Flurry of Perth Basin activity with oil discovered, takeover struck and administrators appointed
It has been a hive of activity in the Perth Basin, with a flurry of industry activity over the past week alone to add to a September of mix of good, bad, repetitive and just plain bizarre news.
Firstly, the Labor State Government followed through with its pre-election commitment with a fracking ban in the South-West and a temporary ban on fracking elsewhere across the State, subject to the outcome of yet another inquiry to add to the pile of studies that show the widespread industry practice is safe.
Early rumblings within Government ranks indicate they expect the inquiry to confirm earlier studies and will then allow the industry to get on with it. This is a view that is strongly supported by the Federal Coalition Government as it faces an energy policy crisis on the east coast. The issue of a potential permanent fracking ban has also taken on a new dimension in light of Canberra’s talk of tying access to onshore gas reserves to States’ GST payments.
In better news, following on from the Waitsia gas discovery, which is being lined up as a significant local gas source, three ASX-listed companies and their British partner reported to the market that oil shows had been identified at the Xanadu-1 well, targeting a prospect just south of the Cliff Head offshore oil field.
The four JV partners, Norwest Energy (25% WI), Triangle Energy (30% WI), 3G Group (30% WI) and Whitebark Energy (15% WI), last Monday declared Xanadu-1 as a new oil discovery based on logs run over a 330m section that confirmed reservoir quality sand intervals throughout the Irwin River Coal Measures (IRCM), with porosities ranging from 15% to 16%. Oil was obtained via a testing tool from 4.6m of net pay in the top ‘A’ sand, one of three discrete sand intervals (A, B, C) at top of IRCM.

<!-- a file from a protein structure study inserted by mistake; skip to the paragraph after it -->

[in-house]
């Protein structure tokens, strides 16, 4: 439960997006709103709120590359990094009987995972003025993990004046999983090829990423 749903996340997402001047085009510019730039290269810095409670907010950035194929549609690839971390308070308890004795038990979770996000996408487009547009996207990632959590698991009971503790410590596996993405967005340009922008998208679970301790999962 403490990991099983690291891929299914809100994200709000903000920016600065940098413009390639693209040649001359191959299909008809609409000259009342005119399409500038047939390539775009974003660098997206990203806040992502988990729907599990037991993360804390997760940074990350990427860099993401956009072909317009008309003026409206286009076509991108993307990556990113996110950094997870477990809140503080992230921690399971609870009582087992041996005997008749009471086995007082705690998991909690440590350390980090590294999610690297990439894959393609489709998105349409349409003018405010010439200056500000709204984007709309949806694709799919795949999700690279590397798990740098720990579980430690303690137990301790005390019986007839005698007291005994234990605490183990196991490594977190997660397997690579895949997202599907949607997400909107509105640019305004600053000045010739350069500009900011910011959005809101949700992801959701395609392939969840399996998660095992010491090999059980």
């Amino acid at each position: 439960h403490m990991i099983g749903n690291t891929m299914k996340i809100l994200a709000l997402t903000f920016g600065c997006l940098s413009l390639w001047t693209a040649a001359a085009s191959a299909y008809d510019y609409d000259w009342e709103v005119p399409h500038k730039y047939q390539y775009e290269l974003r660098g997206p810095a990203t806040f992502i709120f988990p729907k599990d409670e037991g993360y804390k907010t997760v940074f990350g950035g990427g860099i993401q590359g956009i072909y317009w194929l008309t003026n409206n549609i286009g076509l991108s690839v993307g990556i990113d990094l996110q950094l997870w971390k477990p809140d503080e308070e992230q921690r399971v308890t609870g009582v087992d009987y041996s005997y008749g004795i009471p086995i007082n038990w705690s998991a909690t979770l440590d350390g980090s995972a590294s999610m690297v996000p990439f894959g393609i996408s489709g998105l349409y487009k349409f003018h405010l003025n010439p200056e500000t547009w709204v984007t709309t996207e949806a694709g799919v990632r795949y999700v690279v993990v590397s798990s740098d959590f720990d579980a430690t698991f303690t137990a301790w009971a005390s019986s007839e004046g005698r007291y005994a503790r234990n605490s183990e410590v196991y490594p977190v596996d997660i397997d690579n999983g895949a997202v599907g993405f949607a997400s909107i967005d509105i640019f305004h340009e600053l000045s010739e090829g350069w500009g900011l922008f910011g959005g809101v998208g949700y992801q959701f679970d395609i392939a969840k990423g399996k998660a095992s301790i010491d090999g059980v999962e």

Analysis of oil samples obtained from Xanadu-1 are expected to substantiate the Cliff Head analogue. Xanadu-1 was drilled from an onshore position, opening up the potential for a low-cost development, with the JV partners now planning a lateral well.
Then on Thursday came news that the Kerry Stokes-backed Beach Petroleum had dealt itself into the Perth Basin following a successful bid to buy Origin Energy’s portfolio of non-core assets, known as Lattice Energy, for $1.59 billion.
Lattice holds half of the Waitsia field, which is operated by AWE, and sells its share of the Perth Basin project’s gas to Alinta. Mr Stokes’ Seven Group Holdings is Beach’s biggest shareholder, and supporting the equity raising associated with the Lattice acquisition.
And that same day the board of Empire Oil & Gas felt it had no choice but to appoint administrators from Ferrier Hodgson after lender Mineral Resources called in a $15.1 million loan. Empire’s pickle stems from an operational disaster that forced the closure of its only producing asset, the Red Gully gas-condensate plant, and effectively left it at the mercy of MinRes. The future of Red Gully, one of only a few Perth Basin production facilities, and Empire’s substantial Perth Basin exploration acreage are now unclear but likely to attract significant industry interest. And not just from MinRes, which sees gas as a new string to its multi-commodity bow.
On the bizarre front, delegates to the Good Oil Conference early last month were treated to not one but two ‘presentations’ by Magnum Gas & Power. Following the playing of a short video interview, the audience was then subjected to a one-man dance review, based on the film Napoleon Dynamite. Truly a WTF moment for all in attendance.
But what do we know? Magnum’s share price doubled following the show…..